The Partnership for Safety and Justice held a panel discussion on "Ending the New Jim Crow--Healing our Justice System," Nov. 5 at First Unitarian Church in Portland.
More than 70 people took part in the discussion that looked at how rates of incarceration have risen in Oregon, at the same time crime has dropped. One key question was how to stop the overrepresentation of people of color in the legal system.
Moderator Rep. Lew Frederick asked each panelist to offer one thing anyone can do to end "The New Jim Crow." Here's the list:
1. Build momentum to reform Measure 11.
Shannon Wight, deputy director of Partnership for Safety and Justice:
"Measure 11 has an incredibly disproportionate impact on people of color. Youth end up with a felony on their records which is life ruining. We are ruining young peoples' lives. It's not right to saddle youth with a lifelong felony."
Passed by initiative in 1994 Measure 11 imposes mandatory minimums for crimes that are considered person-to-person. It says youth 15 and older must be tried as if they were adults for those offenses. Judges can't use discretion. Under Measure 11, only prosecutors not judges have any power to reduce charges and sentences.
2. Prepare to speak out at a Fairness Hearing on the City of Portland settlement with the Department of Justice.
JoAnn Hardesty, longtime police accountability advocate and member of the Albina Ministerial Alliance for Justice and Police Reform.
"I think the most important thing that we can do is to prepare to participate fully in the Fairness Hearing that Judge Simon will schedule.
"The public has never had an opportunity to make their views heard. When the settlement agreement was announced, the public had not seen it. It is really important that we do not allow the City of Portland to pretend that there was a full public process.
"We will pay $26 million over the next five years, and the people out of the gate spending that money are not the people we want to be in charge."
The Fairness hearing will likely be held in 2014 to discuss the settlement agreement between the Department of Justice and Portland Police Bureau. The DOJ found that Portland Police Bureau had a pattern or practice of violating the rights of people with menatl illness. It also raised concerns about police relationships with communities of color. (Download a pdf of full report here) Judge Simon, who has been supervising the case in federal court will name a date for the Fairness Hearing, when he reviews the agreement on Nov. 18.
3. Educate ourselves: Understand the legal system has no flexibility.
Kasia Rutledge, a public defender in Portland's START court, which deals with property offences committed by people with alcohol and drug problems. Rutledge also handles expungments.
"You mean besides economic opportunity, healthcare, housing and alcohol and drug and treatment?" Rutledge said first when asked what she would prioritize.
"The system works perfectly. It does exactly what it was set up to do, which is incarcerate certain people. We don't need system reform. We need a new system.
"I can't tell you the number of times we have trials, and after the sentencing a juror finds out the sentence that was handed down, and they are devastated at what the defendant got. So turn up for jury duty and actually stay there."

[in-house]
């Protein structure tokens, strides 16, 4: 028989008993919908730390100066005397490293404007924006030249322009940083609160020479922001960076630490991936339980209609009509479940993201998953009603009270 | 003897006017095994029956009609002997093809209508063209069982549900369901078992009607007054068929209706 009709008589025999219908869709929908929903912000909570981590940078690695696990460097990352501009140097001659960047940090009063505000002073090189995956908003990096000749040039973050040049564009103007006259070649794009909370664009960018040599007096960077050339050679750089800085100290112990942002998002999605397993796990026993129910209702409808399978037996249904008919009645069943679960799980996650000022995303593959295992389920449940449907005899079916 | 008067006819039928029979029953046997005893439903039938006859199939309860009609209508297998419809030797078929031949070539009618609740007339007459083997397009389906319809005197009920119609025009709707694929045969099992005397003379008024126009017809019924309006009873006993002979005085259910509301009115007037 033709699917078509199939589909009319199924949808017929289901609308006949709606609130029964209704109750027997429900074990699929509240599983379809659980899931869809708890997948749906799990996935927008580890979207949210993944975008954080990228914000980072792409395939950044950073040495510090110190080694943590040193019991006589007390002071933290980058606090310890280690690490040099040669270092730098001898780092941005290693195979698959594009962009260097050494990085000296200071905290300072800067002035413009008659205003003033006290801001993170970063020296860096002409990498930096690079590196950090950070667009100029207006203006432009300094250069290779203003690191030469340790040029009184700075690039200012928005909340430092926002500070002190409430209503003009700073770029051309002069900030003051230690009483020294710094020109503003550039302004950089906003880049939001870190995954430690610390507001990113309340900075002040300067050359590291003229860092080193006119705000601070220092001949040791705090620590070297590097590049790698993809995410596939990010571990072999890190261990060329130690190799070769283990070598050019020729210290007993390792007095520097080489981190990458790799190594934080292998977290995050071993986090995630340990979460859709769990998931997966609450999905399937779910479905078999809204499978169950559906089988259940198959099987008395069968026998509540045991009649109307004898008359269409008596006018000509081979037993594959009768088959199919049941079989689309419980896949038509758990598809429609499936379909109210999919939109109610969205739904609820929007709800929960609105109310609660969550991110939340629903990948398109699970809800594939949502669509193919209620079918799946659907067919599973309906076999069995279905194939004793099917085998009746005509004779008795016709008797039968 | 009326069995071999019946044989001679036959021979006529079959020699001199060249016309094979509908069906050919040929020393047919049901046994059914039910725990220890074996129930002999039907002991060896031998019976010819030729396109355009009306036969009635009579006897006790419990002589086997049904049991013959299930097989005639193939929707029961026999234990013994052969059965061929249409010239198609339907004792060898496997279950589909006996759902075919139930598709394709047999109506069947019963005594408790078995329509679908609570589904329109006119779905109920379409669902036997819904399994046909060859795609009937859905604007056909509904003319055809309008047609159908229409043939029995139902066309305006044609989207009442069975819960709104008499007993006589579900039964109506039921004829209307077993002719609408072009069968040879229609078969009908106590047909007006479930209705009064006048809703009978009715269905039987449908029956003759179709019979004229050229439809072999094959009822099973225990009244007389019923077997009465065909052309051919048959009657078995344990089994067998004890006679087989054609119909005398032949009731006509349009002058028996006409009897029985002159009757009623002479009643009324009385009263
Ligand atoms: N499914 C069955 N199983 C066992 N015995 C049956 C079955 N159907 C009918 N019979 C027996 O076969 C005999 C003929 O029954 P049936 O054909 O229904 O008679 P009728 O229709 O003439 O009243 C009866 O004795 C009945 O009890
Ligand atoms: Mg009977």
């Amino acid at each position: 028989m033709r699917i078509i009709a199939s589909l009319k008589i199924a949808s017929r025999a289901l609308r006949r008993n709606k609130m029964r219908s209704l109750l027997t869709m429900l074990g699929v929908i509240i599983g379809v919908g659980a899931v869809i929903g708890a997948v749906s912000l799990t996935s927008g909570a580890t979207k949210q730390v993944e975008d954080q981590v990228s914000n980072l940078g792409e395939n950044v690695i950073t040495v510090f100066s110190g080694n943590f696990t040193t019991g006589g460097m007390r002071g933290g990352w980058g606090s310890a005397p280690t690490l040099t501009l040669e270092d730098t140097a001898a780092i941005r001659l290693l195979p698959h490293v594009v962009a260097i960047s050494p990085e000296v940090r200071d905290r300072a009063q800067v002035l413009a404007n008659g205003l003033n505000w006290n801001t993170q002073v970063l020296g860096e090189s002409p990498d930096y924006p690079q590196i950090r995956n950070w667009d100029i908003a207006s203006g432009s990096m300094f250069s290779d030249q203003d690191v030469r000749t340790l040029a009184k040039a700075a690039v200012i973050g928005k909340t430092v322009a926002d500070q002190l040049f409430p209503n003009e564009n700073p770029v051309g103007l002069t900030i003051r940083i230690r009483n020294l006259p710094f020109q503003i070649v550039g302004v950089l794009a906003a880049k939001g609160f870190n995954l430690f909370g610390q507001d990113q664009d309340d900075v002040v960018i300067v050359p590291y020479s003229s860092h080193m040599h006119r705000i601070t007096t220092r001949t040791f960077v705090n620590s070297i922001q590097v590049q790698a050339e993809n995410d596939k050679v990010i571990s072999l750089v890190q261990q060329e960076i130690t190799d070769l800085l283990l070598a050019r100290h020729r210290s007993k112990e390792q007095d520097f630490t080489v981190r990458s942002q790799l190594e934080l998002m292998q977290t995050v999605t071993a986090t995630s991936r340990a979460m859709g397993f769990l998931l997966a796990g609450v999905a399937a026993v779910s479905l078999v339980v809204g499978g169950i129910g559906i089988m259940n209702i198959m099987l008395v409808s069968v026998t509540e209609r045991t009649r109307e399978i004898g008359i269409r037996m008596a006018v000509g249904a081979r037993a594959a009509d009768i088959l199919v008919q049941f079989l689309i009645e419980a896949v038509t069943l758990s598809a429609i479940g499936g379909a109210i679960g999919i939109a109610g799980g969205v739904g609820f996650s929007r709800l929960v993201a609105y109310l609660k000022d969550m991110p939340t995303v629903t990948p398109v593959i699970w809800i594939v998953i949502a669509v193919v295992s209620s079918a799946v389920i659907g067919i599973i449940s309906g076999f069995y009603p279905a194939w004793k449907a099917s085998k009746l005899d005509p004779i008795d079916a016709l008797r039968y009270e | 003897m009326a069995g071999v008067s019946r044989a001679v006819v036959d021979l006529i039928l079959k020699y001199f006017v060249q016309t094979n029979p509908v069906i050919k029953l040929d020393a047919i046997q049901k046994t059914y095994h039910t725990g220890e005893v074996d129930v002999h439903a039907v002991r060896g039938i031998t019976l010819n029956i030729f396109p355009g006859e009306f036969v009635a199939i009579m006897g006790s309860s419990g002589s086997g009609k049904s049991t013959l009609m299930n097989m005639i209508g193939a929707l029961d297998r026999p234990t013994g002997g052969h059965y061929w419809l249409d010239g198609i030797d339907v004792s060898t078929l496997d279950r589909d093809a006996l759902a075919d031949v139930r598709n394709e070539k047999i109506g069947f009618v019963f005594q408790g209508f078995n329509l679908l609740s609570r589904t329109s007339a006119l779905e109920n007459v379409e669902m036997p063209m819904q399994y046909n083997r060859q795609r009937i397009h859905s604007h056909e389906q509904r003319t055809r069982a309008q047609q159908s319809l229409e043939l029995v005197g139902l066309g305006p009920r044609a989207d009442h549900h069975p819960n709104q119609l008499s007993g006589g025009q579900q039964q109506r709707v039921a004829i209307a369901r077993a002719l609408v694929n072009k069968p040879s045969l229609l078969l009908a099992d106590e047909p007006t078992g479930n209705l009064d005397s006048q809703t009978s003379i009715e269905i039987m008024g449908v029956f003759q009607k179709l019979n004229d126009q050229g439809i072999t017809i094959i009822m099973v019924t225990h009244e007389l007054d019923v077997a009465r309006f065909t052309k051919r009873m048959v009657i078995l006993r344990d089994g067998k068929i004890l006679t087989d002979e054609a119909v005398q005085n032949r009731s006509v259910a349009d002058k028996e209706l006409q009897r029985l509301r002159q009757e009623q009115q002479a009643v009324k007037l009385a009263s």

4. Teach kids how to act in public, how to know their rights, and educate them from 5th grade up about the prison system.
Emanuel Price, founder of the nonprofit Second Chances are for Everyone, which helps people with felony convictions rise above the stigma and discrimination that prevents former felons from getting jobs and living normal lives. Price shared his story with the audience. After making a bad decision in the summer before his final year of college, he spent five years in prison.
"When I went to prison I saw a lot of people I knew and that's when I realized 'They are locking us up like crazy.' A lot of people I knew in high school: that's where they were. A lot of people I played sports and soccer with: This is where they were."
"And once I got out no matter how much education I got, no matter how many good references I had, it all came back to that one question."
Rep. Lew Frederick
Rep. Lew Frederick added his own take on the issues. The laws are made in Salem in the Legislature, he said, so make sure your legislators know this is an issue that matters to you.
5. Elect lawmakers who will use their votes to end mass incarceration.
"The Urban League of Portland has had a really strong presence in the Legislature, and were there almost daily. If folks are showing up there it makes a difference. Also, just about every legislator has a monthly town hall. Show up and let them know this is important. If you don't tell them this is a problem, they won't be paying attention."
The event also recognized the death of police accountability advocate Fred Bryant with 30 seconds of silence. Bryant's son Keaton Otis was shot and killed during a traffic stop after a gang enforcement police officer thought he looked like a gang member.
The Partnership for Safety and Justice has opened a national search to replace executive director David Rogers who plans to leave the position at the end of this year.
First Unitarian will continue the discussion Nov. 21 at 7 p.m. Contact is Teri Martin.
The Campaign to End the New Jim Crow meets from 11 am to 1 pm every first and 3rd Saturdays at Portland Community College, Cascade campus Student Center, Room 204.
MORE: Read the Urban Institute Report on how to reduce federal sentences. (Pdf.)